5. Well, overall, it’s a mixed bag. In the Victorian era we had the benefit of Old World craftsmen immigrants. But, by modern standards those old buildings are patently unsafe, structurally-unsound firetraps. Start digging in a basement of a pre-1890 DC rowhouse and you’re likely to find either inadequate footings, or no footings whatsoever. And many of those components we love today were mass-produced, churned out in factories by the millions, and not by craftsmen on the job site. Take a look at catalogs from the Victorian era. Our priorities have changed, in no small part due to the Modernist disdain for ornamentation.

    Paul - May 21, 2010 @ 10:34 am
  6. You’re right about scrollwork and millwork coming from catalogs and factories, but all the other parts (lumber, bricks, slates, windows) came to the site as parts and had to be cut and fitted together. No proprietary tools needed. No warranties (that are voided anyway if you don’t follow the manufacturer’s specifications precisely). No panelized components. The only thing today done like back then is framing: wood, saws, hammer, nails. But even that is starting to be replaced by pre-fab trusses and wall assemblies put together on a factory floor and shipped to site.

    The point of “design” is less and less with builders and architects and more and more with the engineers who design and invent individual patented parts and systems. These parts and systems are then marketed to builders and architects who just assemble them on site.

    You’re not right about being structurally unsound. If they were structurally unsound, they would have fallen down by now. They only fall down when a modern contractor does something stupid like excavate a 10 foot deep hole underneath the whole house without shoring or underpinning (see Morgan Street collapse this month).

    crin - May 22, 2010 @ 4:34 pm
  7. Thanks, crin, for making my point for me. To call older homes structurally unsound is uninformed or naive. A house may well crumble after 100 years, but its much less likely if properly maintained. From what I have seen in DC its more owner negligence and irresponsible renovations that do the damage, not faulty building practices. No, their building codes/standards were not up to our current standards, but they are far from patently unsafe. My family has lived in a farmer’s cottage in northern Michigan for at least a few month a year since before records show. I am the 4th if not 5th generation. Until 10 years ago the only way to heat the place was wood stove or fireplace. The foundation is feildstone and concrete. Its balloon framed. A 100 year old maple tree fell on it 3 years ago and all we had to do was replace a few shingles and some sheathing under the roof and fix up a couple of plaster cracks.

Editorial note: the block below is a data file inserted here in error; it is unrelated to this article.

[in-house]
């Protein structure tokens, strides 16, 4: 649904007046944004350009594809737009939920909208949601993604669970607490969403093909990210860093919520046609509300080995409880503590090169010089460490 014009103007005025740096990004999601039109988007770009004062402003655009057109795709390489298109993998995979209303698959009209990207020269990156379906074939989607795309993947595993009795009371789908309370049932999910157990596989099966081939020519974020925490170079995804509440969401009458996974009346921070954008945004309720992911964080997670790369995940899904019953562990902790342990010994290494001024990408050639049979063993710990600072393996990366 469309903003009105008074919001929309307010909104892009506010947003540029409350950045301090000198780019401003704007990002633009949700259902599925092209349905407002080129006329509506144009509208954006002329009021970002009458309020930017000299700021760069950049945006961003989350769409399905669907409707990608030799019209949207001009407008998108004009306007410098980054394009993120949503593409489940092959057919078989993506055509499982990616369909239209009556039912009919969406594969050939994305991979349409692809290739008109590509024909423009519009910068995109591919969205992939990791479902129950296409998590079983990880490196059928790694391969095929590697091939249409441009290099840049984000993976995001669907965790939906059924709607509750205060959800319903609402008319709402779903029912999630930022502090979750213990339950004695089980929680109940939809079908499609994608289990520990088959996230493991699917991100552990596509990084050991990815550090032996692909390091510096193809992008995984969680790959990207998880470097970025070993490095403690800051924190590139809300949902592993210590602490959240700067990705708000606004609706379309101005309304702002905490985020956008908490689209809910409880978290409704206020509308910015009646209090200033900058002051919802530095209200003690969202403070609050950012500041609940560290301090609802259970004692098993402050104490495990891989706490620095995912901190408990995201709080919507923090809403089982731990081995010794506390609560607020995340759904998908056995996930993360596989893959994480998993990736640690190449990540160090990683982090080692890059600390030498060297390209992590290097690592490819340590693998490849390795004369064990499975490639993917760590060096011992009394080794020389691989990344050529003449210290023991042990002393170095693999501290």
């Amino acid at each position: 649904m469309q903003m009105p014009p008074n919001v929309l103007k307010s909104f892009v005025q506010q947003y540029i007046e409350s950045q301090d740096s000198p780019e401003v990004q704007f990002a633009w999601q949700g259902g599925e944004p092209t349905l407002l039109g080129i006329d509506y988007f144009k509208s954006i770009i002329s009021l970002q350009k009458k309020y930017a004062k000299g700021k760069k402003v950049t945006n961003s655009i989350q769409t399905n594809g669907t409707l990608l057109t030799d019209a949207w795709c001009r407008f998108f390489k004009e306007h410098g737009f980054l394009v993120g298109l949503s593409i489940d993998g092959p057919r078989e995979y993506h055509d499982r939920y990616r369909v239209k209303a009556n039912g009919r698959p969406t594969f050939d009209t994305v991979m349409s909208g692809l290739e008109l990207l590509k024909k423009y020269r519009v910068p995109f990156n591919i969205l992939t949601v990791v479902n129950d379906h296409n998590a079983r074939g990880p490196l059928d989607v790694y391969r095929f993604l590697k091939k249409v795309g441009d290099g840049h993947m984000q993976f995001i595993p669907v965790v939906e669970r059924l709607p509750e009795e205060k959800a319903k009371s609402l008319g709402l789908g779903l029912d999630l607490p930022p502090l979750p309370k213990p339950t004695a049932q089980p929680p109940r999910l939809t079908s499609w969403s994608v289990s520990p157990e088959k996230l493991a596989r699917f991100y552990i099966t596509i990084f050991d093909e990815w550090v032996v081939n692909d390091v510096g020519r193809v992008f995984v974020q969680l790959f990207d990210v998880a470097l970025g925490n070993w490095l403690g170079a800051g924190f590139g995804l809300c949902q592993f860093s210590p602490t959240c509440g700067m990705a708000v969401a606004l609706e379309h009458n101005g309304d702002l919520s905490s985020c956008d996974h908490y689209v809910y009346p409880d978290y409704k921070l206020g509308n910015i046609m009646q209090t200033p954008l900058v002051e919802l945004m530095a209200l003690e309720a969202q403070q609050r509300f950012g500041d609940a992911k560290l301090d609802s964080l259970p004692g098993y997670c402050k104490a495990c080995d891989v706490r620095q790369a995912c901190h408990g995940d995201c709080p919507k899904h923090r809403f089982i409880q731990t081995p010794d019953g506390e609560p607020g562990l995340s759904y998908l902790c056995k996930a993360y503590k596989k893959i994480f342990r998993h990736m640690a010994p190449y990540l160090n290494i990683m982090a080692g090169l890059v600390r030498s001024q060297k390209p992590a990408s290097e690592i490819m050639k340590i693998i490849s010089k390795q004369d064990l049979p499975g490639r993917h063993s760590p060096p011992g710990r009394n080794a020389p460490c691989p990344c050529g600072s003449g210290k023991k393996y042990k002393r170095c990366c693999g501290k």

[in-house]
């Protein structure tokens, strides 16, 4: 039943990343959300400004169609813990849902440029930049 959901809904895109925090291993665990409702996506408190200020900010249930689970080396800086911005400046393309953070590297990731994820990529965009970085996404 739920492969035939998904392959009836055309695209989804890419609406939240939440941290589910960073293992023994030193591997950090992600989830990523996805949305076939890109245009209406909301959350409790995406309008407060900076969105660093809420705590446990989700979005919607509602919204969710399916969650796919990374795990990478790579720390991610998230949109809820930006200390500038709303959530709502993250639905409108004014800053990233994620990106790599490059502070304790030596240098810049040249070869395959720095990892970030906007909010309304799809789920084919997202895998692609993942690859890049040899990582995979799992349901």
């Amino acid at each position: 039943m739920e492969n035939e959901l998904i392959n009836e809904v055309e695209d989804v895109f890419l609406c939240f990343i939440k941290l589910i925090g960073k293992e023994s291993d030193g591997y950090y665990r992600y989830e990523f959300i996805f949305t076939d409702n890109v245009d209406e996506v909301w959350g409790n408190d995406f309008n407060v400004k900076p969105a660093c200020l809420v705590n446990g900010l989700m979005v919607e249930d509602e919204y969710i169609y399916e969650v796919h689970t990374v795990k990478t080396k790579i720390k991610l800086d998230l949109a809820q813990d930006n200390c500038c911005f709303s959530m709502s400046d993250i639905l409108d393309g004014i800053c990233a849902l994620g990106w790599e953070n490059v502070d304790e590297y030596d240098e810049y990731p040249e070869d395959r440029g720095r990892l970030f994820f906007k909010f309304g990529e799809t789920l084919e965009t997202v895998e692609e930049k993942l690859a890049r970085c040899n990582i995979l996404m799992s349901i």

Second, this has nothing to do with builders, its has everything to do with buyers/owners. Like crin said, we builders will make a small percentage on the job (right now its closer to 2-3%) whether is $10,000 or $10,000,000. The fact is that people are less willing to pay for ornamentation, especially exterior. It has become more expensive as labor prices have risen. As we say at work, we can build anything you want, you just have to be willing to pay for it. The demise of the craftsman has come due to the increasing cost of quality handmade goods and the unwillingness to pay for it. Even in a industry like masonry, which is as labor intensive now as it was 100 years ago, we have seen a decline. Look at the Burberry store at M & Connecticut:
    View Larger Map

    dano - May 24, 2010 @ 5:26 pm
  8. We recently received a historic preservation grant from HPO to renovate the facade of our house and replace some of the historic elements that were removed over the years. It was very hard to find someone who was able to – and willing to – renovate our bay – most companies just wanted to replace it outright. We finally found a company called Harmony Remodeling – they focus on historic renovations. They were VERY GOOD. Professional, with reasonable prices.

    We were also able to find a company to replicate our missing decorative cornice and window/door hoods with a polymer product – copying the structures based on our “sister house” on the the block. (Everything should be going in today – woohoo!).

    As for the iron work, we tried for months to get in touch with one of the three people who are able to replicate the historic iron work. What we ended up doing was finding two risers at Brass Knob Back Door and having a welding company replicate (as closely as possible) the design we wanted – using the antique risers. It looks SO MUCH better than many of the “newer” stoops that we have seen around the neighborhood, but it took a lot of back and forth communicating with the welding company and it still didn’t come out exactly like we had hoped. But it looks much better than what we would have gotten otherwise (diamond plate? UGH!!)

    Maria - June 2, 2010 @ 11:21 am
  9. It’s all a shame too. Craftsmen jobs are local jobs. They’re also green collar jobs (a very de rigueur buzz word right now) when it’s preservation. You would think with 30,000 buildings in DC historic districts, where preservation is required, there would be enough of a market for craftsmen builders/restorers.

    crin - June 4, 2010 @ 7:34 am
  10. I was thinking the other day about how the city could included these high-skilled crafts as part of job training programs. Then the city would have a substantial supply of craftsmen not only to repair historic buildings, but to craft new ones, too.

    Eric Fidler - June 4, 2010 @ 9:33 am